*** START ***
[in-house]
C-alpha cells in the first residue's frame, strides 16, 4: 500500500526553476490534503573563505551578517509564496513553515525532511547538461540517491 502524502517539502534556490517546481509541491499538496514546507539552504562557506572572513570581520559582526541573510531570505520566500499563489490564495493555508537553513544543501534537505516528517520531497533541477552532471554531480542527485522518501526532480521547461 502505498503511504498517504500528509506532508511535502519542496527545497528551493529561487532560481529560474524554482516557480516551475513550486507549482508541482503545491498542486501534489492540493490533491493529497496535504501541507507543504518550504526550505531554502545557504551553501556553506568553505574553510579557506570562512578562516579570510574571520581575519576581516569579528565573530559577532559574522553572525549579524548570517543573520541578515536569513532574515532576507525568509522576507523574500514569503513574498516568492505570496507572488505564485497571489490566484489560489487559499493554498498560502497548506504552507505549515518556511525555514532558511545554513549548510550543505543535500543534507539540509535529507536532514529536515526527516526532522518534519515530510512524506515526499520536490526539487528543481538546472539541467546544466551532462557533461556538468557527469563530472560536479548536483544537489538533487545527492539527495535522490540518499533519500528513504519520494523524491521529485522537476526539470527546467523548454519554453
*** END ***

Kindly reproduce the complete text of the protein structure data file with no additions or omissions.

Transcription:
[in-house]
C-alpha cells in the first residue's frame, strides 16, 4: 500500500526553476490534503573563505551578517509564496513553515525532511547538461540517491 502524502517539502534556490517546481509541491499538496514546507539552504562557506572572513570581520559582526541573510531570505520566500499563489490564495493555508537553513544543501534537505516528517520531497533541477552532471554531480542527485522518501526532480521547461 502505498503511504498517504500528509506532508511535502519542496527545497528551493529561487532560481529560474524554482516557480516551475513550486507549482508541482503545491498542486501534489492540493490533491493529497496535504501541507507543504518550504526550505531554502545557504551553501556553506568553505574553510579557506570562512578562516579570510574571520581575519576581516569579528565573530559577532559574522553572525549579524548570517543573520541578515536569513532574515532576507525568509522576507523574500514569503513574498516568492505570496507572488505564485497571489490566484489560489487559499493554498498560502497548506504552507505549515518556511525555514532558511545554513549548510550543505543535500543534507539540509535529507536532514529536515526527516526532522518534519515530510512524506515526499520536490526539487528543481538546472539541467546544466551532462557533461556538468557527469563530472560536479548536483544537489538533487545527492539527495535522490540518499533519500528513504519520494523524491521529485522537476526539470527546467523548454519554453